A Conference Organized by Angela Nuovo (University of Milan – EmoBookTrade Project)

In the early stage of printing, Erasmus from Rotterdam provided a vivid account of his experience with the renowned humanist and publisher Aldus Manutius. In his 1508 Adagia, Erasmus described himself torn between Aldus’s rich library and his frantic printing shop where, allegedly, Erasmus was pressured by the publisher and his craftsmen to release the last-minute drafts of his texts moments before having them sent to press. Whether fictitious or real, this stresses an often-overlooked aspect of the early modern print world. Books took shape in a varied environment where intellectuals, merchants and artisans worked side by side in the common effort to produce competitive commodities for a growing market of readers.

Only recently has scholarship followed up on Erasmus’s lead to fully recognize the early modern book world as an organic system in which authors, publishers, sellers and readers shared responsibilities in shaping content, form and context of books. From this perspective, material features of books mingle with economic aspects, and they all merge into consideration of social, cultural and political relevance.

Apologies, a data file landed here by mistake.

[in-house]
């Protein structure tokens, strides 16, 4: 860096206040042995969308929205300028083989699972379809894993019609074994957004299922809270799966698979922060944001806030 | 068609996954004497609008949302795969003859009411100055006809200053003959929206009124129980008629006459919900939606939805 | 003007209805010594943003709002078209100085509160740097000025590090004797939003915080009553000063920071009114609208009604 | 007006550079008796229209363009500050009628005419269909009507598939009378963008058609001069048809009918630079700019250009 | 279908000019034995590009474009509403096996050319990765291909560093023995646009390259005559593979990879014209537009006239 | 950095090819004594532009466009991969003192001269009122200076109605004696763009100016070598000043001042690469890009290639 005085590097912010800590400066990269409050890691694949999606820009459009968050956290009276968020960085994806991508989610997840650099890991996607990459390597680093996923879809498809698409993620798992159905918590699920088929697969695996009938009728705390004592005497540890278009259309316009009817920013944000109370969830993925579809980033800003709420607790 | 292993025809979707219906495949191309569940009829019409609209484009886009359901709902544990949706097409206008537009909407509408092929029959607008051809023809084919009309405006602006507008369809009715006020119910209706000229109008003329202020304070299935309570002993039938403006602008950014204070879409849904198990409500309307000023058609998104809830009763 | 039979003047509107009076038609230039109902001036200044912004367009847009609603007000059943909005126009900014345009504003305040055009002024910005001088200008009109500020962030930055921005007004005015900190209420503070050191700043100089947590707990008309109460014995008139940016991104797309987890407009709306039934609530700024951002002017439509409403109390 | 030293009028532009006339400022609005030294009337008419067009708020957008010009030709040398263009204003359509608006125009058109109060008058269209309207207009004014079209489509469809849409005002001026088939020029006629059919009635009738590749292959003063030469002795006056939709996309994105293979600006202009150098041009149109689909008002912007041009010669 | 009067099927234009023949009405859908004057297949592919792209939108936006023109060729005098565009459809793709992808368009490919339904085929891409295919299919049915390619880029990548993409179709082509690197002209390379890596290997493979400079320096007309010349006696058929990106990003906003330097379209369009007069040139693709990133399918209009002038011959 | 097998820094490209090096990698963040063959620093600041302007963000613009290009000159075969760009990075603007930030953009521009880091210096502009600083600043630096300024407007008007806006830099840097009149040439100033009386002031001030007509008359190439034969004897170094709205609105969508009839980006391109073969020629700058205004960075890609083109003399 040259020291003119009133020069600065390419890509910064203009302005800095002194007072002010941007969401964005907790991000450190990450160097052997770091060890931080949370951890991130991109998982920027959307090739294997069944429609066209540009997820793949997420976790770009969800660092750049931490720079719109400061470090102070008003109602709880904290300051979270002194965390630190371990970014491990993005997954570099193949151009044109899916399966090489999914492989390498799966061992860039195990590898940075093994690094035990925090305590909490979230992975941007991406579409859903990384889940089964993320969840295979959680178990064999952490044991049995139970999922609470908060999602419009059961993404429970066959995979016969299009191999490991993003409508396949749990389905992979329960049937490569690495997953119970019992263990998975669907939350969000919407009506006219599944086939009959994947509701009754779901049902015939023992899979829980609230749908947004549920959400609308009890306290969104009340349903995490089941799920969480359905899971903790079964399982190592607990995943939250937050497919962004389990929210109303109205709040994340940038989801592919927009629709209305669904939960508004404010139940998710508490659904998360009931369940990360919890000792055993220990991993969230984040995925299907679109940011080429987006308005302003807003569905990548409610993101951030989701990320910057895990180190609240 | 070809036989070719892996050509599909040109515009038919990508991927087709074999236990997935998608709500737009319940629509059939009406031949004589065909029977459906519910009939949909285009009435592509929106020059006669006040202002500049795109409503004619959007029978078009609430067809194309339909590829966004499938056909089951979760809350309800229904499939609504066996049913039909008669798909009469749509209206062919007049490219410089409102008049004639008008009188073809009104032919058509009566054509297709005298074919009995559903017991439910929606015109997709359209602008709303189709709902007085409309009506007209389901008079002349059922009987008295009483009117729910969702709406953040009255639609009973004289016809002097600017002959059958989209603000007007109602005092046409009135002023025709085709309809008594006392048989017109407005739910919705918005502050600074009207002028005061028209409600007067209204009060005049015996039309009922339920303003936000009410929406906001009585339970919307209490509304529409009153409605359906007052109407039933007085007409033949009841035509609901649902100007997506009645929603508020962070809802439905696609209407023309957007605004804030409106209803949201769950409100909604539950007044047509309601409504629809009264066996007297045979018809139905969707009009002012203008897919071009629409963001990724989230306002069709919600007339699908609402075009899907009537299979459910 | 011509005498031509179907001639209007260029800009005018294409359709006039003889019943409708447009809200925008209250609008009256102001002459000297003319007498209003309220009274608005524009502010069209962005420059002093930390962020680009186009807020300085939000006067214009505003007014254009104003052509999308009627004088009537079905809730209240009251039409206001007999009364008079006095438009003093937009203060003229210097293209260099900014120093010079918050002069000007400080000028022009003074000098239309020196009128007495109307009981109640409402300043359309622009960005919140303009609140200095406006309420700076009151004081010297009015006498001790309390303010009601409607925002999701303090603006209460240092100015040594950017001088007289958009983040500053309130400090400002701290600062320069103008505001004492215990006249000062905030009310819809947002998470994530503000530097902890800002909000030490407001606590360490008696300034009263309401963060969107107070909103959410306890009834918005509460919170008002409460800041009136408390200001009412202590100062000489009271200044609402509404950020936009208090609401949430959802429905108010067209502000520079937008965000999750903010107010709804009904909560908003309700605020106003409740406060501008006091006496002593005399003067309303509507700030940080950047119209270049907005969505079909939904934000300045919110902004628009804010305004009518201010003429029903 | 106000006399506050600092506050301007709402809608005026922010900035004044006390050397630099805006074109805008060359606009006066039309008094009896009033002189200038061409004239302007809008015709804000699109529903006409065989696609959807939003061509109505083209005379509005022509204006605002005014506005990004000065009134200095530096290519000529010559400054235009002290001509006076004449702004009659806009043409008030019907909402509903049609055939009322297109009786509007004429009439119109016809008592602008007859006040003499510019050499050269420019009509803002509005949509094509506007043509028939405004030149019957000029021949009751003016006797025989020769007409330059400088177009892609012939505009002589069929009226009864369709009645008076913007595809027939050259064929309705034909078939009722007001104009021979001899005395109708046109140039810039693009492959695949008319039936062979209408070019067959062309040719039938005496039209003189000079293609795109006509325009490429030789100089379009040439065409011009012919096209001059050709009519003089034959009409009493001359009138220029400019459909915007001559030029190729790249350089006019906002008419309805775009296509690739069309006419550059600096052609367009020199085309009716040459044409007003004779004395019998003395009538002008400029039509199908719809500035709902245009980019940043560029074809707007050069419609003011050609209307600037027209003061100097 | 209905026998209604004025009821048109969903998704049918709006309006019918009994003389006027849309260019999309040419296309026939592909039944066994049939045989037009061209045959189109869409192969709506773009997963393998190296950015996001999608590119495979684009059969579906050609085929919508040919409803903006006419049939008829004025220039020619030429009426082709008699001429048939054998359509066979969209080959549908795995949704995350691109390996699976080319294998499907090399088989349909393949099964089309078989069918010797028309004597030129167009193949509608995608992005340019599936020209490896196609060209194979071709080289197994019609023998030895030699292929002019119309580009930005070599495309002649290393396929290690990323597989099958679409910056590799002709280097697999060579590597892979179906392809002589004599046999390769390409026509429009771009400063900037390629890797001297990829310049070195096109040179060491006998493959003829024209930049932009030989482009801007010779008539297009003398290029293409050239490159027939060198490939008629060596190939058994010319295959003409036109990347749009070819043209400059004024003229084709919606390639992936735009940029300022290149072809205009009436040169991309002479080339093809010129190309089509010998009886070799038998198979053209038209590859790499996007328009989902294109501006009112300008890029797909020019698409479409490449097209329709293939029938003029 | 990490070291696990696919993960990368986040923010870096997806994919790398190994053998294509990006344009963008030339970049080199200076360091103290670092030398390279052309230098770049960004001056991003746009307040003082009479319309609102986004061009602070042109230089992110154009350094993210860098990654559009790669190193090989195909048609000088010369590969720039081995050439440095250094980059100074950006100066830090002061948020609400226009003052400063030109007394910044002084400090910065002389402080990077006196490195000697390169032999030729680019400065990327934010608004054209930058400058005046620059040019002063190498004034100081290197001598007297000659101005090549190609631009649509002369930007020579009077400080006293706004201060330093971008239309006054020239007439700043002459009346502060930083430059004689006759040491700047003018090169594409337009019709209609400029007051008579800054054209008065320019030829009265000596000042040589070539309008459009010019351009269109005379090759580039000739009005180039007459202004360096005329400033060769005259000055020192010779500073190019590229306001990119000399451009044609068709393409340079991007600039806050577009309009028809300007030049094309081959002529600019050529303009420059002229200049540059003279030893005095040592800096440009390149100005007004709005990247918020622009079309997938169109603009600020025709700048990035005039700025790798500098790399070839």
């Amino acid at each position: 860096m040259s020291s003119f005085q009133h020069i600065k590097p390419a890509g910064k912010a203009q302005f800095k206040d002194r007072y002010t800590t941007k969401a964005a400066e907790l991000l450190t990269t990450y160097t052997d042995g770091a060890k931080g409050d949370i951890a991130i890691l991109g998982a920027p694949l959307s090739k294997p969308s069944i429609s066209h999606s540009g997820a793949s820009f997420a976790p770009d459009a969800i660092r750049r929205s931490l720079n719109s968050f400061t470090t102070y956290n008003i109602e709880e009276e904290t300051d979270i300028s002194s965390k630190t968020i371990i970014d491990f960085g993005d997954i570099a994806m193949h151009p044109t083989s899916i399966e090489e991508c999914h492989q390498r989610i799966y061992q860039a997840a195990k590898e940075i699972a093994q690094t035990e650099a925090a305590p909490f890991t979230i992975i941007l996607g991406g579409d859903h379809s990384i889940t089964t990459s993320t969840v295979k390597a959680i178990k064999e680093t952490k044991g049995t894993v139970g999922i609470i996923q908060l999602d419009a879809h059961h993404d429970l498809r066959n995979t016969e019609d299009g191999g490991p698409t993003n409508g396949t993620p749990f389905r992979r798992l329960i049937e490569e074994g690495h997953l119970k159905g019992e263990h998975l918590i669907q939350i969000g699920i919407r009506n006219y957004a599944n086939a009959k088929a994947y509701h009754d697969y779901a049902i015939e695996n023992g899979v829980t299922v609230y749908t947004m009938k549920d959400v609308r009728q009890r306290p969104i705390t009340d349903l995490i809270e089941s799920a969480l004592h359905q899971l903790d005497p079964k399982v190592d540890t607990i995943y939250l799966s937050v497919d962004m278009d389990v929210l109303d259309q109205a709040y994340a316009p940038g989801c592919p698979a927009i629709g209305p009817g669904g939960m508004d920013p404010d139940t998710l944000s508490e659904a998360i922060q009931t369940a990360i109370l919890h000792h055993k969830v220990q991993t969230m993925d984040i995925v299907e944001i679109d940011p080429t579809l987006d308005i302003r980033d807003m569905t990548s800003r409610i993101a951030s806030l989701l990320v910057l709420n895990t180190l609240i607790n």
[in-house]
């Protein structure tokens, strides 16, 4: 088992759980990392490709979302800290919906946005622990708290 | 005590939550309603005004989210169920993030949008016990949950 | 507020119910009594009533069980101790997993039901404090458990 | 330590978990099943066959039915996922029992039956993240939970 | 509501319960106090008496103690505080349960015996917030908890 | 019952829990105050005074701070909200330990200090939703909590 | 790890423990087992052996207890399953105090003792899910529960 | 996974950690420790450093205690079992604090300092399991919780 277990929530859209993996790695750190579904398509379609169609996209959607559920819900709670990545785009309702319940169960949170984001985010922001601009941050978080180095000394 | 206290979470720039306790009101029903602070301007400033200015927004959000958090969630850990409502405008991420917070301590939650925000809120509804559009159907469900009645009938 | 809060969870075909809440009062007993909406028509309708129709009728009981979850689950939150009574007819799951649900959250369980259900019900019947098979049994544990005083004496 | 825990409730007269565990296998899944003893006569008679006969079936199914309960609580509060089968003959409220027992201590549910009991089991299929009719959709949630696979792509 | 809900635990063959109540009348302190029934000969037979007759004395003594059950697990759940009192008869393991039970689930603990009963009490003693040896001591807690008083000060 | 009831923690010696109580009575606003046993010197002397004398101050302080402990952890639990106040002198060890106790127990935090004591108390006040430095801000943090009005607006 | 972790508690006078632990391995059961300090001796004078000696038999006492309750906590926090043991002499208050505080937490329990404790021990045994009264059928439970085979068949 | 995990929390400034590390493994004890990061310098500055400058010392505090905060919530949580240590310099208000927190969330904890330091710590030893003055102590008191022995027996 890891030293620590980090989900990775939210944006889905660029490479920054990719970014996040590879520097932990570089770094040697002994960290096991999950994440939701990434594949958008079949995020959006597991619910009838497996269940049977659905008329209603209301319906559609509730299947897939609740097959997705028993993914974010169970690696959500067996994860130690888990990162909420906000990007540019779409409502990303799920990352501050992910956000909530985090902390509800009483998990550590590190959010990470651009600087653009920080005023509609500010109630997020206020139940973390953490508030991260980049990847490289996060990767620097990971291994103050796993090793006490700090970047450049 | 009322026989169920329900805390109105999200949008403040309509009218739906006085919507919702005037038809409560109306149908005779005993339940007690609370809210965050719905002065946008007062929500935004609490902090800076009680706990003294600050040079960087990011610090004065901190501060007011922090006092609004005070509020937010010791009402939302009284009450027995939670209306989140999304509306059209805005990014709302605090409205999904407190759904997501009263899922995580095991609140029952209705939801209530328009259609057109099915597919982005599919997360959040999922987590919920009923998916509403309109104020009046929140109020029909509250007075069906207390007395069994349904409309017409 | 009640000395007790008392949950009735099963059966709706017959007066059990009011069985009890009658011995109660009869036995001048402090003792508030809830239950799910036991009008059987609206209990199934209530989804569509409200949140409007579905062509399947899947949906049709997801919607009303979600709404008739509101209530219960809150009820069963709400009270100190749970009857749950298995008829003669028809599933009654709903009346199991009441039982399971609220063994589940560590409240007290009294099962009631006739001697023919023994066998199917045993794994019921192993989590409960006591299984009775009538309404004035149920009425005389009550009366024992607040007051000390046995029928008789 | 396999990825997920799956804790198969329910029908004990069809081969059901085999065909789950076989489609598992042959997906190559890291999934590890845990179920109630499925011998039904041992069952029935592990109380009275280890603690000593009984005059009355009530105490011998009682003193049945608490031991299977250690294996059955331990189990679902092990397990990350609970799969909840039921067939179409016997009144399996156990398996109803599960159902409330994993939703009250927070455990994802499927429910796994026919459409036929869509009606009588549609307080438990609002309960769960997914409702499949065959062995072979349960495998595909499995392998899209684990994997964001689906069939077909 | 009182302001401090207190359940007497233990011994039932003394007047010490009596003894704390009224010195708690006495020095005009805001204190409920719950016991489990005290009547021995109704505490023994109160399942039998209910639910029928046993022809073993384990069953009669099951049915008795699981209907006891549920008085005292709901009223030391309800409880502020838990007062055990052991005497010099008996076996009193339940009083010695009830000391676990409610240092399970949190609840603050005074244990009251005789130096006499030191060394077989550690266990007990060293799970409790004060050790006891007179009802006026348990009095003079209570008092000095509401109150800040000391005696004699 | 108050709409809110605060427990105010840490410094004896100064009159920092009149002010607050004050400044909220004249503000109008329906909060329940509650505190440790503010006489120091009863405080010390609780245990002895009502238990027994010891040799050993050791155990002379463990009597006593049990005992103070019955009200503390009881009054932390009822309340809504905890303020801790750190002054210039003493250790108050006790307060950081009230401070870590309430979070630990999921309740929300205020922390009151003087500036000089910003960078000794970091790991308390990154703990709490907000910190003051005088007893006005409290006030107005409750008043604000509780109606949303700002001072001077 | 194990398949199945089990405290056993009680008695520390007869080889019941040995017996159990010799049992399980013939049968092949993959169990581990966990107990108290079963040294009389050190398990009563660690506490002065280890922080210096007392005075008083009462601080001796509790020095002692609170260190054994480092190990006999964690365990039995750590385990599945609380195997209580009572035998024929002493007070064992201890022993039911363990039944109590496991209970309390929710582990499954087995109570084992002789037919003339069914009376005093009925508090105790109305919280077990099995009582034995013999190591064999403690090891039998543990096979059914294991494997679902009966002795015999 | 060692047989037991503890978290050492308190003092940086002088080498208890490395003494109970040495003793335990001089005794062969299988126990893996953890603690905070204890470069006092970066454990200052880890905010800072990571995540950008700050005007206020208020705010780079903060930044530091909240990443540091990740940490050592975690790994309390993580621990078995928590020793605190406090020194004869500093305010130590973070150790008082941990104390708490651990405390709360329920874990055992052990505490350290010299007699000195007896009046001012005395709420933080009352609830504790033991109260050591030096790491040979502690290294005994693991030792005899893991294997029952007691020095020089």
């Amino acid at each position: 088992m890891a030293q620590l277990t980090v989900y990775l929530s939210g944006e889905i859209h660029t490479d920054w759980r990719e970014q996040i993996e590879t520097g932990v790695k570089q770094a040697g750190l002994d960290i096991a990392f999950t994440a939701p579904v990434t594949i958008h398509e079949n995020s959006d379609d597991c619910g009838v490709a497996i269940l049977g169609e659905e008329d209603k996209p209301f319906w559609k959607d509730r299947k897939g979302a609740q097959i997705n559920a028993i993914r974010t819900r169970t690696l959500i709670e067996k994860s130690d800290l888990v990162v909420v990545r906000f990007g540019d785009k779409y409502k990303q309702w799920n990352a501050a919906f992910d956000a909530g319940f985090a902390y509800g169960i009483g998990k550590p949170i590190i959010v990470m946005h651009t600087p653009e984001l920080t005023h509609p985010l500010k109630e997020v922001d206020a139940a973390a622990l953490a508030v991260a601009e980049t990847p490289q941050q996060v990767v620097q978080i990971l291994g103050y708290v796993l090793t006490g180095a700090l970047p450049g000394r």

In this conference, experts of historical bibliography, intellectual history and economic history will investigate the Renaissance book trade as the ideal marketplace where authors, publishers, merchants and readers met.

The concept of trade will be regarded broadly as a space in which commodities and ideas alike circulated. The knowhow of practitioners, their marketing strategies and network building capabilities will be taken into account, while instances coming from the reading public, and society at large will find a fitting space in the analysis.

Funding for this conference is provided by the Armand Hammer Endowment for the UCLA Center for Medieval & Renaissance Studies and the EMoBookTrade Project.


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